We felt that Cayo Costa would be okay in NW winds; we would want to get out of there once they went NE as Pelican Bay is open to the NE. We planned, according to the forecast, to leave on Wednesday, when the winds were forecast to shift and die down a bit, to head into a marina for a night to get a final pumpout before heading up to the boat storage yard, across Charlotte Harbor.

Pelican Bay at Cayo Costa was fine in the SW winds. There were many boats anchored there. We thought about going into shore since we arrived just after noon, but it was so windy and the sky didn’t look great, though there seemed to be nothing on radar. And then by 3:30 PM we began hearing thunder. We heard rumblings of thunder for two hours as storms formed offshore in the Gulf and moved east, every one passing just to the north of us. We never experienced any of the storms; one brought just enough rain to close our hatches and opening ports for about 10 minutes.

The wind was nearly calm when went to bed that night. The day had been sunny, hot and humid. The night was still warm and sticky. And then, at 6:00 AM we were both awakened by the wind shifting to the NW, the suddenly cool breeze causing us to pull another blanket on to our bed. It was apparent then that this was not going to be a very comfortable anchorage to sit out any wind out of the north. Even though the wind was coming at us over the land, waves were wrapping around the tip of the island and coming down the bay. With wind gusting to 25 knots and lots of whitecaps throughout the anchorage, again we were not comfortable with launching the dinghy. It would be our 3rd day aboard the boat, not getting to shore.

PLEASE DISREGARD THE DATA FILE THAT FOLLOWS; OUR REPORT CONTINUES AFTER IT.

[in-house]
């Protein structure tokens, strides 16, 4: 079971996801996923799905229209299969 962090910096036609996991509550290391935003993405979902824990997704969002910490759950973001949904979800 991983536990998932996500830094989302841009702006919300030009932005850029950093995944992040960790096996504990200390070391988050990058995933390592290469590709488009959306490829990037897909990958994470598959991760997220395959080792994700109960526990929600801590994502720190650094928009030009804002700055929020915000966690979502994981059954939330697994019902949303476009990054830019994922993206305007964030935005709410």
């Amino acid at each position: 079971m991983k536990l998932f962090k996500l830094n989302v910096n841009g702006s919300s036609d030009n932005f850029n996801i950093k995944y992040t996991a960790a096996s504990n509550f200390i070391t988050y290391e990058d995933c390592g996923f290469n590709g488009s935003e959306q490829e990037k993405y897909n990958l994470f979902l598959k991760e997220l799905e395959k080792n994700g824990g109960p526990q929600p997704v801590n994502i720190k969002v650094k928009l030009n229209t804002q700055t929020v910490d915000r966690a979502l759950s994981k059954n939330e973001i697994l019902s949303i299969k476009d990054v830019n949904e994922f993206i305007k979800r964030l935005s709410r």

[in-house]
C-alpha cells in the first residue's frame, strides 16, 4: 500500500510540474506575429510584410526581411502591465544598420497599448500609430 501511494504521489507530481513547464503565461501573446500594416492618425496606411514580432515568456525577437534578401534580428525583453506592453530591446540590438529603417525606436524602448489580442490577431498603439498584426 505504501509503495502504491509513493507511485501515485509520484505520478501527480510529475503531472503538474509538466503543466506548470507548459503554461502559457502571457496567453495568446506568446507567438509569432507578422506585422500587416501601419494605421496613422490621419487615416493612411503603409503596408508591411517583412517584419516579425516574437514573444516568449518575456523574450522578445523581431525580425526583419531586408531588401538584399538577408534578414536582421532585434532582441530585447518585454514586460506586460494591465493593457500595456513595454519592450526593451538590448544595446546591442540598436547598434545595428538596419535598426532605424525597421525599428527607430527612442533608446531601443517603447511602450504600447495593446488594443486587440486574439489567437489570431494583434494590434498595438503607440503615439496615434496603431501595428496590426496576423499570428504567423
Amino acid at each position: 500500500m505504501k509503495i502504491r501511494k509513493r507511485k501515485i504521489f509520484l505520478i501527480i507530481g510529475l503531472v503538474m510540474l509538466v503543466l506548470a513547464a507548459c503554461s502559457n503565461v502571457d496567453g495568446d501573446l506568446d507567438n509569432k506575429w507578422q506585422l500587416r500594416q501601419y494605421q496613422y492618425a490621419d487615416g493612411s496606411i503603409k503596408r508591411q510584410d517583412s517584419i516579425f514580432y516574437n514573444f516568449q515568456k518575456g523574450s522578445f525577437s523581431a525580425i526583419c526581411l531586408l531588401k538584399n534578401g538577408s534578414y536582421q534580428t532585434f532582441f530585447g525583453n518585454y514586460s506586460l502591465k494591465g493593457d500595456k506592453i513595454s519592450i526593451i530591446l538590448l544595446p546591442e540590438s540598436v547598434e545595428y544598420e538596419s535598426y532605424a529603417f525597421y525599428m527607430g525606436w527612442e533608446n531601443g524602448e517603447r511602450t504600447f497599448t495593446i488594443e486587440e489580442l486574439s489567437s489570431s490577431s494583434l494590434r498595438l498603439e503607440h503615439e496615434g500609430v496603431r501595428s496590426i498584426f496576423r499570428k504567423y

On Monday we began rethinking our plan. The anchorage was not comfortable and the howling wind was getting very tiresome. The forecast was predicting the winds we were experiencing to shift to NE and continue through Wednesday before finally dying down on Thursday. There appeared to be lighter winds (15 knots rather than 20) forecast for Tuesday morning before shifting and so a change of plans: we phoned a marina about 12 miles to our northeast and made a reservation for 2 nights. We would sit out the remainder of these winds at a dock, our first time at a dock this season.

We left on a rising tide, following our track to get out of Pelican Bay. There are two shoals with a narrow 6-8′ channel that runs very close to a beach. You have to stay parallel and within about 100′ of this beach. What we didn’t account for was the 2-foot waves rolling into the bay. We were about halfway out when we began bouncing on our keel, briefly aground until the next wave lifted us up and our engine powered us a few feet forward. Crap. Bouncing on our keel in the sand and then into the waves, we made it. Not pretty. Probably not quite close enough to the beach…

The wind that morning never really lightened as forecast, but it did shift strong to the NE later that day, howling even in the secure protection of Burnt Store Marina. It was not a pleasant motor slog across the top of the Sound that morning, but we were satisfied with our decision to move; we won’t be choosing the Pelican Bay anchorage again in a forecasted strong northerly. And even though our marina stay for 2 days could have bought us a half month on the mooring ball at Boot Key Harbor, it was worth the money spent!